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For: Mondays challenge for January 18th 2010
"in one picture illustrate your one word that describes your New Year’s resolution, dream, ASPIRATION or goal"
. . . and use that one word as your title.

See other Challengers here:
Monday Photo Challenges and Thursday Retreads
www.flickr.com/groups/1091826@N21/

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I was not able to get out to take the photograph I wanted to take, so I created this one from the two below. Using standard "Paint" program that comes with Windows for editing and PS8 for the "artist brush" effects

I know there is a lot to read here, but looking it up keeps me out of trouble. :D
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Long before Dr Norman Vincent Peel and “The Power of Positive Thinking”
Or what ever the current “guru” might be, There was a little girl….
Who learned the best part of the Bible and MOST important teachings of it.
In The face of adversity I have ALWAYS found at least one good thing. Though there have been times I had to look really hard for it. But then that is the key to aspiring to have a perpetual Positive attitude. One MUST LOOK for the good especially in the midst of most difficult situations. Prepare for the bad but look for and expect the Good. And That is what I aspire and have alway aspired to do.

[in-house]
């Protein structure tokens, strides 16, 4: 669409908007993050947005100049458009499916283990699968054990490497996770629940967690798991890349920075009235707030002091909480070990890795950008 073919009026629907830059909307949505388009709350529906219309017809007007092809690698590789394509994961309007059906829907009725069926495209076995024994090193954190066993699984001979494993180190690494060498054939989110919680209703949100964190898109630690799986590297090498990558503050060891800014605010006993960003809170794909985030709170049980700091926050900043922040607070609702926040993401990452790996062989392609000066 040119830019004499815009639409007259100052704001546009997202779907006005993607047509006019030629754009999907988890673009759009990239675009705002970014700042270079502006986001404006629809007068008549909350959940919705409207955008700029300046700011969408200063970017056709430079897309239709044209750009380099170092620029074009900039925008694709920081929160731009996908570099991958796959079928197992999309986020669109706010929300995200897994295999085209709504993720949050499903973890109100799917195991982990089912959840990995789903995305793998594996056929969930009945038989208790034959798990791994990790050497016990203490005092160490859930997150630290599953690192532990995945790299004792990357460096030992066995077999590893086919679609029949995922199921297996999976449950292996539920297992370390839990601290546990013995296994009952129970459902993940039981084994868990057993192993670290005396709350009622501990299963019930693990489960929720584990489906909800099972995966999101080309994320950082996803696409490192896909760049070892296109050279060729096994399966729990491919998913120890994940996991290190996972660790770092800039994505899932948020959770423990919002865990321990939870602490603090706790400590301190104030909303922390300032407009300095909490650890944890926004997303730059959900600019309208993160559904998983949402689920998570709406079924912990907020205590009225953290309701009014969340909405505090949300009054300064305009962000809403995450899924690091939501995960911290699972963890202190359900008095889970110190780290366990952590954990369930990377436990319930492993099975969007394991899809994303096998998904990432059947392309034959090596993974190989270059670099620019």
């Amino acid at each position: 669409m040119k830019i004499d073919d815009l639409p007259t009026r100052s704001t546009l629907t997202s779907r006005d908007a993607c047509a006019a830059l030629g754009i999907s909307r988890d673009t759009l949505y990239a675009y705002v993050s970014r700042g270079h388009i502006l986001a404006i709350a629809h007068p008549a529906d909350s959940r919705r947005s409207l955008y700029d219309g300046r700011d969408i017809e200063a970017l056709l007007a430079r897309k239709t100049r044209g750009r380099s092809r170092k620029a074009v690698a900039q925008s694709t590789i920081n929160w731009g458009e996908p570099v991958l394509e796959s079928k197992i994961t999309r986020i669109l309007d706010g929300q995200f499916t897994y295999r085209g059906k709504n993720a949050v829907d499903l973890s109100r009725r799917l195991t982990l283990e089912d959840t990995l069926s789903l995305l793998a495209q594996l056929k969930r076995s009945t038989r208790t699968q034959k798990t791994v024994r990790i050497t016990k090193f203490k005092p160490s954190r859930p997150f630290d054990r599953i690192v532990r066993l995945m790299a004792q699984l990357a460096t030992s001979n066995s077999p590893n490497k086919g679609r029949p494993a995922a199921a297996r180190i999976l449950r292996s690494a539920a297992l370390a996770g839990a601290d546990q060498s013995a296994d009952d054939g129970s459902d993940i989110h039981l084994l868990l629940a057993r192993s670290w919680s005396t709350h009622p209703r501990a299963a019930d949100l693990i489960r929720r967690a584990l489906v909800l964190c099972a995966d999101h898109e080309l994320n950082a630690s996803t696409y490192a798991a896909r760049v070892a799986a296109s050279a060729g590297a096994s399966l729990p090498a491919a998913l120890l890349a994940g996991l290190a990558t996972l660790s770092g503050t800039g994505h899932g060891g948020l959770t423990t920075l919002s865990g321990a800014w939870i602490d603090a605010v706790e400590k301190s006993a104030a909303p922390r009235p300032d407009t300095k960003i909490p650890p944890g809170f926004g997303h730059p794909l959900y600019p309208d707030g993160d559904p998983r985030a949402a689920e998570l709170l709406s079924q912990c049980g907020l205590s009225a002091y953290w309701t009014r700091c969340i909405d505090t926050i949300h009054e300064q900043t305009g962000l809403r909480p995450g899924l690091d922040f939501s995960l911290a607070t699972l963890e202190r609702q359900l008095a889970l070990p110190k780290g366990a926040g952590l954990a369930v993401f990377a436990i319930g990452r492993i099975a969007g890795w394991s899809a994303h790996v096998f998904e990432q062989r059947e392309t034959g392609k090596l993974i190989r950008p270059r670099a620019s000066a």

Mona Loldwoman
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POLLYANNA
a Pollyanna,
"one who finds cause for gladness in the most difficult situations," 1921, in allusion to Pollyanna Whittier, child heroine of U.S. novelist Eleanor Hodgman Porter’s "Pollyanna" (1913) and "Pollyanna Grows Up" (1915), noted for keeping her chin up during disasters.
Online Etymology Dictionary, © 2001 Douglas Harper
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POLLYANNA SYNDROME
Psychologists and ministers who use the derogatory term, “Pollyanna Syndrome” never read the book. That little girl didn’t deny the bad events in her life. She just didn’t wallow in self-pity and make everybody else miserable. And she based her philosophy on Christ’s teachings